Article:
“The two volumes of the work Philosphie zoologique are in their entirety intended to uphold the degrading evolutionary theory regarding man. The first volume seeks to prove that the human organism evolved from that of an ape, as a result of chance circumstances. And the second volume seeks to prove that the distinctive excellences of the human mind are nothing but an extension of a power which the animals have, differing only in degree. Having weak and badly set foundations . . . Lamarck claims to prove that in earlier times nature produced through marvelous evolution one species from another, earlier one. He seeks to establish a gradual chain having successive (not contemporaneous) links and thus to produce finally the human species through a metamorphosis that is the reverse of the truth, and not less marvelous than the transformations one reads about in myths! . . . the Darwinian theories imagined that they arrived at the solution of the anthropological question by accepting the model of evolution. These theories, not being based on sound foundations, instead of solving the problem rendered it more enigmatic; because they denied the validity of revealed truth, viewed man as belonging to the same order as the irrational animals, denied his spiritual origin and attributed to him a very lowly origin. Their failure had as its chief reason the negation of his lofty origin and of his spiritual nature, which is altogether alien to matter and to the physical world. In general, without the acceptance of revealed truth, man will remain an insoluble problem. The acceptance of this principle is the firm and safe foundation upon which every inquirer about man must base himself. It is from this that he must begin in order to rightly solve the various parts of the question and learn the truth through true science.”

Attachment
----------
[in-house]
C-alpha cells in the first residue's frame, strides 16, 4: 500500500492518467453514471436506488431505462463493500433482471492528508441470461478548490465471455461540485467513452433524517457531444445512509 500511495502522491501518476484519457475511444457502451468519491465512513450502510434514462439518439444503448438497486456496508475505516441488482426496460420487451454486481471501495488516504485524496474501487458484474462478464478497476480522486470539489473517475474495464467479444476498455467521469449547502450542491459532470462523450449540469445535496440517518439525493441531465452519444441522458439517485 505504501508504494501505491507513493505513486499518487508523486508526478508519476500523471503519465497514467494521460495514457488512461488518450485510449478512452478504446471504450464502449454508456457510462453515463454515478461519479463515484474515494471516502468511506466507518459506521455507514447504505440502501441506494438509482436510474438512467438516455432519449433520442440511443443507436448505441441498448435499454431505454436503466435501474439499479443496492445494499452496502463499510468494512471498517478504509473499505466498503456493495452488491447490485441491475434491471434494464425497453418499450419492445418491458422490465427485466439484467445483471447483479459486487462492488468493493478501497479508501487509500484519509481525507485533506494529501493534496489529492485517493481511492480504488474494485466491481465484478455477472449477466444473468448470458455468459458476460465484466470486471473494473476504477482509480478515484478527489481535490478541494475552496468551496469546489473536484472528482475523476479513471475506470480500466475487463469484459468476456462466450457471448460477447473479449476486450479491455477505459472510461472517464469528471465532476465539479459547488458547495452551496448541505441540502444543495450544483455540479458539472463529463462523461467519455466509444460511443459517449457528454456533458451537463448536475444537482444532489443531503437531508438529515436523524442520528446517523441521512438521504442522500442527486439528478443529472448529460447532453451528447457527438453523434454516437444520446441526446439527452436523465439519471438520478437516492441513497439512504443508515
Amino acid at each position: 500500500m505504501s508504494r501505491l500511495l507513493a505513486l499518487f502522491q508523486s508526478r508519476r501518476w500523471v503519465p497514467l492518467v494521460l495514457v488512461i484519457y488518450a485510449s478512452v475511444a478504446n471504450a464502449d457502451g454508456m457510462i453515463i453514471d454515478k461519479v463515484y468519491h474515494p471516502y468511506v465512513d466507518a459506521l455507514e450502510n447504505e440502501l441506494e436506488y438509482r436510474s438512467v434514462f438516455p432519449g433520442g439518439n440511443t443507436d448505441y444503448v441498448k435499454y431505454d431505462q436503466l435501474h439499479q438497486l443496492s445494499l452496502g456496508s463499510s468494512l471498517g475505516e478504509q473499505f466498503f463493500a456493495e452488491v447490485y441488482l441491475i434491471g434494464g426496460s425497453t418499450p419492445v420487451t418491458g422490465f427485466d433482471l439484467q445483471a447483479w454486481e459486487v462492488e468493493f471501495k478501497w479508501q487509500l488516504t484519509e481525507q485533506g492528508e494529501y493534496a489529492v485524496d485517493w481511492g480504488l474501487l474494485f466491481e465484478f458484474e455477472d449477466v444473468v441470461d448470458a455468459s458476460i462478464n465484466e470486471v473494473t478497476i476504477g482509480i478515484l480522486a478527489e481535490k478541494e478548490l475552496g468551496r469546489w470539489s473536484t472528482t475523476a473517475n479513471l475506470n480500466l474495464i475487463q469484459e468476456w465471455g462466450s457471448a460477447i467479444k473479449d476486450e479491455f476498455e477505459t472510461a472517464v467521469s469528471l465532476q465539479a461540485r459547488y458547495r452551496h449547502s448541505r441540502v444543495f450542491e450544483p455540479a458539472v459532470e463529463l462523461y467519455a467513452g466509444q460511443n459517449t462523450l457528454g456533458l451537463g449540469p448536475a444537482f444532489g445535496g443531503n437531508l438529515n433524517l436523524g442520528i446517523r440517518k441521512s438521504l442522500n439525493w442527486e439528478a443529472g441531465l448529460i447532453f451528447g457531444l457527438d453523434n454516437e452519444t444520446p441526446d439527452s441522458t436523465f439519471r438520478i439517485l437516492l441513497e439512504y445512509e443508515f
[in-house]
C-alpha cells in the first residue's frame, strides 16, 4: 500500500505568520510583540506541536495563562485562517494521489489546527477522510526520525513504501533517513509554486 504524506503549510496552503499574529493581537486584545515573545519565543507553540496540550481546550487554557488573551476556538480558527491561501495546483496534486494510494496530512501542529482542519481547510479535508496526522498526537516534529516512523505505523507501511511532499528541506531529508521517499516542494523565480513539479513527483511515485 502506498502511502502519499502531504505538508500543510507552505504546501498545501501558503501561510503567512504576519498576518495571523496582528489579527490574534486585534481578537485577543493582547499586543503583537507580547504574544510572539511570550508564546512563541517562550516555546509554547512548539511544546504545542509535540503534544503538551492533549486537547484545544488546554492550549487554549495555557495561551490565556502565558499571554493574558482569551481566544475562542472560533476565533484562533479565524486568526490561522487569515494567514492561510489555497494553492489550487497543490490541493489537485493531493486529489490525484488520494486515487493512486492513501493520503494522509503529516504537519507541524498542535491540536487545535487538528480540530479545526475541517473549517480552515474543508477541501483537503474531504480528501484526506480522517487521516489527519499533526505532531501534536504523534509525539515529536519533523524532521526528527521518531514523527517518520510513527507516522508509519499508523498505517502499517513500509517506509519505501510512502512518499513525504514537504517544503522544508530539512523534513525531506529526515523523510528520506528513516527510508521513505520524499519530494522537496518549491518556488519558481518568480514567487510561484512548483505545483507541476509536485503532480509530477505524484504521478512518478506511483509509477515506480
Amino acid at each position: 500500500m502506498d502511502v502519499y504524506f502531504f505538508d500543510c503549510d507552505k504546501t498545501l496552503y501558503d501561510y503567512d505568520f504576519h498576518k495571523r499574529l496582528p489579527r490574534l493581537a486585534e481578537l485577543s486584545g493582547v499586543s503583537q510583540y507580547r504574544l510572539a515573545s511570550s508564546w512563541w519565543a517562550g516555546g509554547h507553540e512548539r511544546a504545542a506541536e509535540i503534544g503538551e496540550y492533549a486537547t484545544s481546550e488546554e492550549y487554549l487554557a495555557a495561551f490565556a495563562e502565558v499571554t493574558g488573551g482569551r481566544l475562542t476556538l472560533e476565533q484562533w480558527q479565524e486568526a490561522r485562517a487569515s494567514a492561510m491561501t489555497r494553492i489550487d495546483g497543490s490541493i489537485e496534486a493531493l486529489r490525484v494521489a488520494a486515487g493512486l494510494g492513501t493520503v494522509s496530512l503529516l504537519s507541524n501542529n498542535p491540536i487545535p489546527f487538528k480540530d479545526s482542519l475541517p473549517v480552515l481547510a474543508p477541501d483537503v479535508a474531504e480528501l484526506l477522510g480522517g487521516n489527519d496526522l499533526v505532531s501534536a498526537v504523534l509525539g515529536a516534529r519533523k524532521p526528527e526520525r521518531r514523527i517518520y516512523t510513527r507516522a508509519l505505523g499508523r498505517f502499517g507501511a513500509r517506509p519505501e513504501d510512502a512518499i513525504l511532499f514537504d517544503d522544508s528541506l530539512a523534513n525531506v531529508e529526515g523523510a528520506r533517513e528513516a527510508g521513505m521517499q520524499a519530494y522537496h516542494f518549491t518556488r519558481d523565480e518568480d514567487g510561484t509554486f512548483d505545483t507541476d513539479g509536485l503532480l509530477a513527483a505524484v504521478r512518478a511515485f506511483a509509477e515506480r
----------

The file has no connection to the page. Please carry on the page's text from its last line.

Study concerning the Immortality of the Soul and the Holy Memorial Service (1901), p. 65, quoted in Constantine Cavarnos’ Modern Greek Philosophers on the Human Soul, 2nd Ed. (1987), p. 85

Those who deny the immortality of the soul undermine both the moral law and the foundations of societies, which they want to see collapsing into ruins, in order that they might prove that man is an ape, from which they boast that they are descended.

– St. Nicholas Pokrovsky, New Martyrs of the St. Petersburg Diocese (2003) (by Hiermonk Nestor Kumysh), p. 209

I am a religious man. I have never denied and never will deny my convictions despite the fact that religion and science have parted ways. To take the question of the origin of man, I prove to believers and am myself convinced that man was created by God, [though] science says the opposite.

— St. Nikolai Velimirovich, Homilies, 11 for Meatfast Sunday, pg. 116

Our life is short and our days are numbered, but time is long – counted in hundreds and thousands of years.